The Thompson Brothers mission

Lyle Thompson and his older brothers: Jeremy, Jerome Jr. and Miles, play America’s Original Game for a higher purpose.

They are members of the Onondaga Nation in upstate New York, and started playing on traditional wooden sticks. Their dad, a player, coached and played with them every evening after work. “We would go to his games and we wouldn’t run around and play tag with all the other kids. We would sit there and watch. He’d always tell us to pick a player we liked and learn from that player,” Lyle recalls. “There are a lot of little things that he did to help us become the players we are today.”

They had a standard six-by-six-foot goal in the family’s backyard but their dad put a board in front of the goal with a hole that was barely wider than the two-and-a-half-inch diameter of a lacrosse ball. His sons were challenged to shoot through this tiny target.

All of the Thompson brothers went on from those backyard games to become members of the Iroquois Nationals lacrosse team, for which their dad Thompson Sr. played in 1990. The Nationals are the only Native American team that is sanctioned to compete as its own country in international play, a distinction that inspires the Thompsons every time they don the team’s purple and yellow jerseys.

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The brothers also all played in college. Jeremy played two seasons for Syracuse University and was a second-team All-American. Jerome led Onondaga Community College to the NJCAA national championship in 2009. And Lyle and Miles attended the University of Albany. In 2014, they were the first Native Americans and the first co-winners to receive the Tewaaraton Award, college lacrosse’s highest honor. The following year, Lyle became the first back-to-back Tewaaraton Award winner and set NCAA Division I records for career points (400) and assists (255).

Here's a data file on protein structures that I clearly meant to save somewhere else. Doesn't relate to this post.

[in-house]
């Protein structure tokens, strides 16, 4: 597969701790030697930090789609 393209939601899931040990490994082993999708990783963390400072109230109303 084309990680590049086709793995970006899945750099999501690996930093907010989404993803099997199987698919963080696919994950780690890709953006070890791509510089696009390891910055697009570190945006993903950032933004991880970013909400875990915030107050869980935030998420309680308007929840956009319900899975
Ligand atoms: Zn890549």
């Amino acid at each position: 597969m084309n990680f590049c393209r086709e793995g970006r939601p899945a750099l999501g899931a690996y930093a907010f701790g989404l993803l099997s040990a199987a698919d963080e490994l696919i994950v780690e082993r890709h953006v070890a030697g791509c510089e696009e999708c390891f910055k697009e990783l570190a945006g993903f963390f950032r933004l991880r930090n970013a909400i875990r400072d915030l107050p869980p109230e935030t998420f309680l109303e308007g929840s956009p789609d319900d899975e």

After winning bronze at the 2014 Lacrosse World Games, the Thompsons and the Iroquois Nationals will being going for gold when the World Indoor Lacrosse Championships take place this fall. The Six Nations will host the tournament, marking the first time it will take place on Native American lands.

Equally important for the Thompsons is the opportunity to demonstrate to Native American youth how one can pursue his or her dreams and still maintain a strong connection to community and traditions. After all, the brothers are proof of that truth.

Even as the awards and accolades arrive, however, the brothers retain lacrosse’s greater meaning. “I’m playing for a much different purpose, and that’s for the Creator. It’s for medicine; it’s for my community,” Lyle says. “The game is part of our religion.”

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